The flamboyant businessman is embroiled in a fight over a 1993 deal and the massive compensation he won from the state 15 years later.
The managing director of the International Monetary Fund, Christine Lagarde, has appeared before a special court in Paris charged with negligence over her handling of a controversial arbitration process that paid out millions of euros of French taxpayers' money. Addressing a court reserved for government ministers, the former French economy minister denied wrongdoing but suggested she herself may have been “exploited” by others in relation to the 403 million euro award made to French tycoon Bernard Tapie in 2008. Mediapart's legal affairs correspondent Michel Deléan reports.
Ex-minister embroiled in scandal over which IMF boss Christine Lagarde faces court wants to fight youth unemployment and rise of far-right.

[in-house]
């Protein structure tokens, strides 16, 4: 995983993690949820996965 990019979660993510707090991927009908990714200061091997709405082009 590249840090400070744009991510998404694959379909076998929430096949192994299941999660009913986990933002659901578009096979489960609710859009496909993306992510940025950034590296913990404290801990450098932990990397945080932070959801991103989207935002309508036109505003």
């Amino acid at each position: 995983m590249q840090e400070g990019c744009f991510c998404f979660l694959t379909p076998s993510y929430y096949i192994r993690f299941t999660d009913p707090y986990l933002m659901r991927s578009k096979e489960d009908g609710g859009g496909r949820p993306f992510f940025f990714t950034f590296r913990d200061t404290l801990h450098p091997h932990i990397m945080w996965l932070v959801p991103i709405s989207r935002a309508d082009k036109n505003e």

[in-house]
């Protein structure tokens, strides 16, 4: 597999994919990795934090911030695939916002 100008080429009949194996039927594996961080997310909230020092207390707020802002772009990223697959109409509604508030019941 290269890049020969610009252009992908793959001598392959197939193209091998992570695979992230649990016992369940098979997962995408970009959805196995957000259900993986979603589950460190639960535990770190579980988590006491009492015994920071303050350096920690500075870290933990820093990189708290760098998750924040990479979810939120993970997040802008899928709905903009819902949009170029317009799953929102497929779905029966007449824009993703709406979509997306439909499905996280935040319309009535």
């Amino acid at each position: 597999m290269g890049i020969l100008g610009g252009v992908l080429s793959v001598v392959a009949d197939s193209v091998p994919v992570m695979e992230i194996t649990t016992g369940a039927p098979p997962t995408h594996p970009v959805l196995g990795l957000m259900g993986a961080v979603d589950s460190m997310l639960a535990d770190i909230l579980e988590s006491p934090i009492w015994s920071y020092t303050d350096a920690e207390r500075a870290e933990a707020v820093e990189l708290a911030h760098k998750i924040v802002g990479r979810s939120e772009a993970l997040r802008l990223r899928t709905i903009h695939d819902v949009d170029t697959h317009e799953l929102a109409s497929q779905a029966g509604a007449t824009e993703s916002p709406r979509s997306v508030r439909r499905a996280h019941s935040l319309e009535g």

Businessman Bernard Tapie dismisses investigation, which relates to up to 15 million euros in allegedly unpaid taxes, as 'intimidation measure'.
French judges to question IMF chief Lagarde in May over suspected 'misappropriation of public funds'
International Monetary Fund chief Christine Lagarde (pictured) is to be questioned next month by French judges investigating a case of 'misappropriation of public funds' and 'aiding and abetting falsification' concerning an award from public funds of 403 million euros paid to controversial French tycoon Bernard Tapie when Lagarde was French finance minister, Mediapart can reveal. According to well-informed sources contacted by Mediapart she wil be interrogated on May 23rd, when Lagarde faces being formally placed under investigation - a status one step short of being charged – by the magistrates from the Court of Justice of the Republic, a special French court which is designated to investigate suspected malpractice by government members in the course of their duties. Laurent Mauduit reports.